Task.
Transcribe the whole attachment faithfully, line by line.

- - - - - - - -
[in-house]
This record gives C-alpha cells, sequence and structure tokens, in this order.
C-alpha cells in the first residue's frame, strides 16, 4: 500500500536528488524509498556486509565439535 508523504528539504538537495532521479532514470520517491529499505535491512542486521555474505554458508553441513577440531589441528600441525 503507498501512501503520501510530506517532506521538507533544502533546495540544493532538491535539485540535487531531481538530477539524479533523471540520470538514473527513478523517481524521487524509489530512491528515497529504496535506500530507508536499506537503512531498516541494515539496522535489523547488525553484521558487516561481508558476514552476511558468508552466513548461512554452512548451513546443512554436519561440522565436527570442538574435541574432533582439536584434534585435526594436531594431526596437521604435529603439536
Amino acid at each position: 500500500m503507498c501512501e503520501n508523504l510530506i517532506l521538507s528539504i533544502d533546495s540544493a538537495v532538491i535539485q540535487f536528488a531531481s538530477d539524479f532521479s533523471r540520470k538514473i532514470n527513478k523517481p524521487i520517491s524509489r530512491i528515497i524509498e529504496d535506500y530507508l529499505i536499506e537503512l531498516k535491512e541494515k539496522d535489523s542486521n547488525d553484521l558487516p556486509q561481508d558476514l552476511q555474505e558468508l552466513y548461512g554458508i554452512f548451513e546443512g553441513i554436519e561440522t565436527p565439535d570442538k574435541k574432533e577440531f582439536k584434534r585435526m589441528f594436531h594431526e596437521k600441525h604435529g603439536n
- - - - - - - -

[in-house]
This record gives C-alpha cells, sequence and structure tokens, in this order.
C-alpha cells in the first residue's frame, strides 16, 4: 500500500536528488524509498556486509565439535 508523504528539504538537495532521479532514470520517491529499505535491512542486521555474505554458508553441513577440531589441528600441525 503507498501512501503520501510530506517532506521538507533544502533546495540544493532538491535539485540535487531531481538530477539524479533523471540520470538514473527513478523517481524521487524509489530512491528515497529504496535506500530507508536499506537503512531498516541494515539496522535489523547488525553484521558487516561481508558476514552476511558468508552466513548461512554452512548451513546443512554436519561440522565436527570442538574435541574432533582439536584434534585435526594436531594431526596437521604435529603439536
Amino acid at each position: 500500500m503507498c501512501e503520501n508523504l510530506i517532506l521538507s528539504i533544502d533546495s540544493a538537495v532538491i535539485q540535487f536528488a531531481s538530477d539524479f532521479s533523471r540520470k538514473i532514470n527513478k523517481p524521487i520517491s524509489r530512491i528515497i524509498e529504496d535506500y530507508l529499505i536499506e537503512l531498516k535491512e541494515k539496522d535489523s542486521n547488525d553484521l558487516p556486509q561481508d558476514l552476511q555474505e558468508l552466513y548461512g554458508i554452512f548451513e546443512g553441513i554436519e561440522t565436527p565439535d570442538k574435541k574432533e577440531f582439536k584434534r585435526m589441528f594436531h594431526e596437521k600441525h604435529g603439536n